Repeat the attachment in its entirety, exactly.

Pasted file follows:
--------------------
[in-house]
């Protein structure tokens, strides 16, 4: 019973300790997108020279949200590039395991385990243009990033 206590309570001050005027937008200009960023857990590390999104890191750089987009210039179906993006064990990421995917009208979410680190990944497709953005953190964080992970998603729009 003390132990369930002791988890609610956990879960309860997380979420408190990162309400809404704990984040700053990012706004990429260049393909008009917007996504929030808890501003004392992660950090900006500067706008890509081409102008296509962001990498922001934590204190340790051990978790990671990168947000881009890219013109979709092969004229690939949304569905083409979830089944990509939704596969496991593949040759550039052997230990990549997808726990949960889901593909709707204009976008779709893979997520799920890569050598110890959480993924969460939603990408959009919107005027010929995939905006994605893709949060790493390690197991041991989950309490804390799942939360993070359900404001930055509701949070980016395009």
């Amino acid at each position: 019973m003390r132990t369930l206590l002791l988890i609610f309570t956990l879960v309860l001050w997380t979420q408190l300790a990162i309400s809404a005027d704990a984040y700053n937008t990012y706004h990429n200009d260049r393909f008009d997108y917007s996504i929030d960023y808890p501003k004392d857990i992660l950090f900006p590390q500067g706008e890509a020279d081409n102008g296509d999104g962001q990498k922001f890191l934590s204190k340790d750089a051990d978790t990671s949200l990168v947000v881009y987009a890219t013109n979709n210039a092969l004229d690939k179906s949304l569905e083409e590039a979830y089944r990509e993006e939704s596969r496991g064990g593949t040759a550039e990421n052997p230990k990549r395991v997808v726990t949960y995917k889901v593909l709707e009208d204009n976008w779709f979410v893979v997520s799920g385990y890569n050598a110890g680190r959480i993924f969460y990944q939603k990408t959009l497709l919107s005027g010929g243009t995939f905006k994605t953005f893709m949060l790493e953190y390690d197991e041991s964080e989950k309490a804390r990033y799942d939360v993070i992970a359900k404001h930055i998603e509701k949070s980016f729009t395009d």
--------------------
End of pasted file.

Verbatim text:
[in-house]
């Protein structure tokens, strides 16, 4: 019973300790997108020279949200590039395991385990243009990033 206590309570001050005027937008200009960023857990590390999104890191750089987009210039179906993006064990990421995917009208979410680190990944497709953005953190964080992970998603729009 003390132990369930002791988890609610956990879960309860997380979420408190990162309400809404704990984040700053990012706004990429260049393909008009917007996504929030808890501003004392992660950090900006500067706008890509081409102008296509962001990498922001934590204190340790051990978790990671990168947000881009890219013109979709092969004229690939949304569905083409979830089944990509939704596969496991593949040759550039052997230990990549997808726990949960889901593909709707204009976008779709893979997520799920890569050598110890959480993924969460939603990408959009919107005027010929995939905006994605893709949060790493390690197991041991989950309490804390799942939360993070359900404001930055509701949070980016395009």
């Amino acid at each position: 019973m003390r132990t369930l206590l002791l988890i609610f309570t956990l879960v309860l001050w997380t979420q408190l300790a990162i309400s809404a005027d704990a984040y700053n937008t990012y706004h990429n200009d260049r393909f008009d997108y917007s996504i929030d960023y808890p501003k004392d857990i992660l950090f900006p590390q500067g706008e890509a020279d081409n102008g296509d999104g962001q990498k922001f890191l934590s204190k340790d750089a051990d978790t990671s949200l990168v947000v881009y987009a890219t013109n979709n210039a092969l004229d690939k179906s949304l569905e083409e590039a979830y089944r990509e993006e939704s596969r496991g064990g593949t040759a550039e990421n052997p230990k990549r395991v997808v726990t949960y995917k889901v593909l709707e009208d204009n976008w779709f979410v893979v997520s799920g385990y890569n050598a110890g680190r959480i993924f969460y990944q939603k990408t959009l497709l919107s005027g010929g243009t995939f905006k994605t953005f893709m949060l790493e953190y390690d197991e041991s964080e989950k309490a804390r990033y799942d939360v993070i992970a359900k404001h930055i998603e509701k949070s980016f729009t395009d």